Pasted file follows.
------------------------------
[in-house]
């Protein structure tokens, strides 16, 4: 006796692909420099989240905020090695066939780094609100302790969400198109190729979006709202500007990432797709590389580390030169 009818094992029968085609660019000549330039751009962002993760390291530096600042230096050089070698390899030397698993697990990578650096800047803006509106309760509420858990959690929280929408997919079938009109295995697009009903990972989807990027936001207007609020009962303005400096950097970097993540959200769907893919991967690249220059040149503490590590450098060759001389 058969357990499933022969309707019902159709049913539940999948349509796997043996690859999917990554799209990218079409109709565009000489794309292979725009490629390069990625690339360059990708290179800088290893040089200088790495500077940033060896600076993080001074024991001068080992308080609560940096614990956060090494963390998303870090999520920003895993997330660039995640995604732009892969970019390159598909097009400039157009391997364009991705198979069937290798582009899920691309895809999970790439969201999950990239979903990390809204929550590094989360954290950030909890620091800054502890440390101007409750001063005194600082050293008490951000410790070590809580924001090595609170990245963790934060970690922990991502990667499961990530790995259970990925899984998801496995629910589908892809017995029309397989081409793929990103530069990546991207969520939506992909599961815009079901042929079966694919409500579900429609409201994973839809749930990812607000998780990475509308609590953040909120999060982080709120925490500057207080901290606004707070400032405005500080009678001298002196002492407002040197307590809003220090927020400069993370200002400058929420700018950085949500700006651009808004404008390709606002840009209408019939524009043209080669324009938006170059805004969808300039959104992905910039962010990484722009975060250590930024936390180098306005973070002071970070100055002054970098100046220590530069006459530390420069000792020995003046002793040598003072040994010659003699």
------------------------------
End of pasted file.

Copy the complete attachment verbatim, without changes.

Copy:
[in-house]
């Protein structure tokens, strides 16, 4: 006796692909420099989240905020090695066939780094609100302790969400198109190729979006709202500007990432797709590389580390030169 009818094992029968085609660019000549330039751009962002993760390291530096600042230096050089070698390899030397698993697990990578650096800047803006509106309760509420858990959690929280929408997919079938009109295995697009009903990972989807990027936001207007609020009962303005400096950097970097993540959200769907893919991967690249220059040149503490590590450098060759001389 058969357990499933022969309707019902159709049913539940999948349509796997043996690859999917990554799209990218079409109709565009000489794309292979725009490629390069990625690339360059990708290179800088290893040089200088790495500077940033060896600076993080001074024991001068080992308080609560940096614990956060090494963390998303870090999520920003895993997330660039995640995604732009892969970019390159598909097009400039157009391997364009991705198979069937290798582009899920691309895809999970790439969201999950990239979903990390809204929550590094989360954290950030909890620091800054502890440390101007409750001063005194600082050293008490951000410790070590809580924001090595609170990245963790934060970690922990991502990667499961990530790995259970990925899984998801496995629910589908892809017995029309397989081409793929990103530069990546991207969520939506992909599961815009079901042929079966694919409500579900429609409201994973839809749930990812607000998780990475509308609590953040909120999060982080709120925490500057207080901290606004707070400032405005500080009678001298002196002492407002040197307590809003220090927020400069993370200002400058929420700018950085949500700006651009808004404008390709606002840009209408019939524009043209080669324009938006170059805004969808300039959104992905910039962010990484722009975060250590930024936390180098306005973070002071970070100055002054970098100046220590530069006459530390420069000792020995003046002793040598003072040994010659003699």